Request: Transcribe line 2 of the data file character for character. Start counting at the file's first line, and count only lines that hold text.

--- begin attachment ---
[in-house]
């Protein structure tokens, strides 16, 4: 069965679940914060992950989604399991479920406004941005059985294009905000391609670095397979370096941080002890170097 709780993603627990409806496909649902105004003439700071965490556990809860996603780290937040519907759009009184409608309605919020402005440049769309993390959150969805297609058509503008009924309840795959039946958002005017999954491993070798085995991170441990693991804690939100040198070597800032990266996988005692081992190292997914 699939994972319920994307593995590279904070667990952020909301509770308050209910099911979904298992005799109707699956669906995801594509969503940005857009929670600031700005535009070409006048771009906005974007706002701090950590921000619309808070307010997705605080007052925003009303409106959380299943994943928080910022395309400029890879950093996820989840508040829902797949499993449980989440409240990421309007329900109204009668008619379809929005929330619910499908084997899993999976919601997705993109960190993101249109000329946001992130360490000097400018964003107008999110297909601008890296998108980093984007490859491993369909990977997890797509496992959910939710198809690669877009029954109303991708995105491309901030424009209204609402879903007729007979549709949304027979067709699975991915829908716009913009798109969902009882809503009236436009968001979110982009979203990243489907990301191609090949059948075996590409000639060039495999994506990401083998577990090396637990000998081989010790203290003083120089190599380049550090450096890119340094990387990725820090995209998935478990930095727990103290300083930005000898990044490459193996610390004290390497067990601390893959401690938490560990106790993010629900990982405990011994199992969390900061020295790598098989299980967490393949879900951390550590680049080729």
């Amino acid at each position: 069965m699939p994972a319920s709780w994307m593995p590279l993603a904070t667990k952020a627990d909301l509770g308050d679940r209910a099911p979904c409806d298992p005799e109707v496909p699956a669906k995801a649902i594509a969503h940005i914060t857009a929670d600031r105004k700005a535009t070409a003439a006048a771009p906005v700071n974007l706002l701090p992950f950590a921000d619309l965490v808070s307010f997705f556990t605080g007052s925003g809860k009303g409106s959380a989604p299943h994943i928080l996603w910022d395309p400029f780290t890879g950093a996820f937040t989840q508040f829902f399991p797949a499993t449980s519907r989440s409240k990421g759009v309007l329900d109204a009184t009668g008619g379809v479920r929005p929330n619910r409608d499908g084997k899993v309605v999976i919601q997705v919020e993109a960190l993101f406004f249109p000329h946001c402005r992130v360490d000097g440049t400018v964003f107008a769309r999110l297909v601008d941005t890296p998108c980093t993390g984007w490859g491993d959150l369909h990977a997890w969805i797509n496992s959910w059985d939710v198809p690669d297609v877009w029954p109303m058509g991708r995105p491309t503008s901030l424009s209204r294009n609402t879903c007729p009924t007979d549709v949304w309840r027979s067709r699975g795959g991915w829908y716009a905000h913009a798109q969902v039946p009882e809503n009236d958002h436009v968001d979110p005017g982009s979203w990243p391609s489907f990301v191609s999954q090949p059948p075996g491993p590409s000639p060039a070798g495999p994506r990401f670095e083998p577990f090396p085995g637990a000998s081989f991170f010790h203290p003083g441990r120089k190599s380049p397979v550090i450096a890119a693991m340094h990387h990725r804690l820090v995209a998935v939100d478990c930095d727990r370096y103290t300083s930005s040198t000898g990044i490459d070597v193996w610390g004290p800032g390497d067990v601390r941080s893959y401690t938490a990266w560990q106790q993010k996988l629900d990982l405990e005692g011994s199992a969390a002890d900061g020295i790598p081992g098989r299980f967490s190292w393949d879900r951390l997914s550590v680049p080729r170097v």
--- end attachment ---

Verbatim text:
């Protein structure tokens, strides 16, 4: 069965679940914060992950989604399991479920406004941005059985294009905000391609670095397979370096941080002890170097 709780993603627990409806496909649902105004003439700071965490556990809860996603780290937040519907759009009184409608309605919020402005440049769309993390959150969805297609058509503008009924309840795959039946958002005017999954491993070798085995991170441990693991804690939100040198070597800032990266996988005692081992190292997914 699939994972319920994307593995590279904070667990952020909301509770308050209910099911979904298992005799109707699956669906995801594509969503940005857009929670600031700005535009070409006048771009906005974007706002701090950590921000619309808070307010997705605080007052925003009303409106959380299943994943928080910022395309400029890879950093996820989840508040829902797949499993449980989440409240990421309007329900109204009668008619379809929005929330619910499908084997899993999976919601997705993109960190993101249109000329946001992130360490000097400018964003107008999110297909601008890296998108980093984007490859491993369909990977997890797509496992959910939710198809690669877009029954109303991708995105491309901030424009209204609402879903007729007979549709949304027979067709699975991915829908716009913009798109969902009882809503009236436009968001979110982009979203990243489907990301191609090949059948075996590409000639060039495999994506990401083998577990090396637990000998081989010790203290003083120089190599380049550090450096890119340094990387990725820090995209998935478990930095727990103290300083930005000898990044490459193996610390004290390497067990601390893959401690938490560990106790993010629900990982405990011994199992969390900061020295790598098989299980967490393949879900951390550590680049080729």